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Abstract

Central to this article are two maps by Floris Balthasarsz van Berckenrode, both on the siege of Grave (1602) by Maurice of Orange during the Dutch Revolt. The first map was in 1602 produced as a news map about the events, the second was a re-edition, published eight years later as a book illustration for Jan Jansz Orlers, Den Nassauschen Lauren-Crans (Leiden 1610). In this article, principles for a new method are introduced to analyse and compare these ‘story maps’ with particular attention to the narrative impact of the map. Using this method in combi-nation with (book) historical research, it argues that the 1610 map should be considered as a ‘memorial map’ that reframes the collective memory of the Dutch Revolt. It emphasizes the dynamic relationship between news, map and book publishing and pleads for a more prominent position of story maps and book illustrations in Early Modern memory landscapes.

Open Access
In: Quaerendo

Abstract

This article identifies the personalities and circumstances behind two previously unknown heterodox religious publishing projects of the seventeenth century. The first was based in Leiden in the United Provinces, while the second originated in Dresden in Electoral Saxony. The Leiden project was likely led by the German jurist Johann Angelius Werdenhagen, who in 1628 had Jacob Böhme’s Weg zu Christo and Anna Ovena Hoyer’s Gespräch Eines Kindes mit seiner Mutter printed in Leiden at the presses of Govert Basson. This project demonstrates Werdenhagen’s centrality in the early distribution of Böhme’s theosophical doctrines in the United Provinces. The Dresden project was funded by Rosine Vogtin, who from 1642 commissioned the office of Gimel Bergen to print works by Jacob Böhme and Ludwig Friedrich Gifftheil.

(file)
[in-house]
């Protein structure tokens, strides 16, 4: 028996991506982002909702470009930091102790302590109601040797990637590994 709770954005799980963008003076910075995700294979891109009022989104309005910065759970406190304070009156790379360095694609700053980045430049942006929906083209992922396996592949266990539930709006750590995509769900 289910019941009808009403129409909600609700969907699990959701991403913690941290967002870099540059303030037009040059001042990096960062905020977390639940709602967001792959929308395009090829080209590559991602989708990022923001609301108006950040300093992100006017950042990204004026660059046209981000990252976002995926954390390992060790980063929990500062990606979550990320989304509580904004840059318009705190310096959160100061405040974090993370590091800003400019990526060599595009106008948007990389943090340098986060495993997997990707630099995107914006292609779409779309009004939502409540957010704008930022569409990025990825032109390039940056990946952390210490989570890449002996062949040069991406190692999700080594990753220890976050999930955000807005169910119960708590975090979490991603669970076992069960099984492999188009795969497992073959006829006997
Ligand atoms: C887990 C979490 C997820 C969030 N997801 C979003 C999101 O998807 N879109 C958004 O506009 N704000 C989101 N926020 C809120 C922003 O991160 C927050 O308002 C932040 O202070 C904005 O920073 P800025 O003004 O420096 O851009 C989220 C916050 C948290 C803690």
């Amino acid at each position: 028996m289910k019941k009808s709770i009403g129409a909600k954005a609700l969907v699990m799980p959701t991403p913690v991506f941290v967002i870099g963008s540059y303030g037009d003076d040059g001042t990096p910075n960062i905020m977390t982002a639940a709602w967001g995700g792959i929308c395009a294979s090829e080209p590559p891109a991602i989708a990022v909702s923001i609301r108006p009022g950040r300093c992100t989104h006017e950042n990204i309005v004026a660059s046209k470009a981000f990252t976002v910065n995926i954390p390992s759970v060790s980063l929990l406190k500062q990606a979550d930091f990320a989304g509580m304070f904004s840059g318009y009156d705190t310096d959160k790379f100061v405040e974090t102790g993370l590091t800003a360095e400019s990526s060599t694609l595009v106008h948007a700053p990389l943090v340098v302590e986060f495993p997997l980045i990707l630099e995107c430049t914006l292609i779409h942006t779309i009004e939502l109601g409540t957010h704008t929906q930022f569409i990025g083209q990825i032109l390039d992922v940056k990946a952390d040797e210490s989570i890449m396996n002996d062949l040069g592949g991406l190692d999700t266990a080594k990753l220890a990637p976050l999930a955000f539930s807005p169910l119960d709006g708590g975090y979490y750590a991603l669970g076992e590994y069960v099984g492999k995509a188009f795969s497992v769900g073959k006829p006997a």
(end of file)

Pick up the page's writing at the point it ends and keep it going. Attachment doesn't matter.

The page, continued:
Open Access
In: Quaerendo
The influence of censorship on the intellectual and political life in the Habsburg Monarchy during the period under scrutiny can hardly be overstated. This study examines the institutional foundations, operating principles, and results of the censorial activity through analysis of the prohibition lists and examination of the censors themselves. The effects of censorship on the authors, publishers, and booksellers of the time are illustrated with the help of contemporary documents. Numerous case studies focus on individual works forbidden by the censors: Romanticists like Ludwig Tieck and E. T. A. Hoffmann and even authors of classic German literature like Wieland, Goethe, and Schiller saw their works slashed, as did writers of popular French and English novels and plays. An annex documents the most important regulations along with a selection of censorial reports.     
In: The Book World of Early Modern Europe
In: Reformation, Religious Culture and Print in Early Modern Europe
In: The Book World of Early Modern Europe
In: Reformation, Religious Culture and Print in Early Modern Europe
In: Censorship of Literature in Austria, 1751-1848
In: Censorship of Literature in Austria, 1751-1848
In: Censorship of Literature in Austria, 1751-1848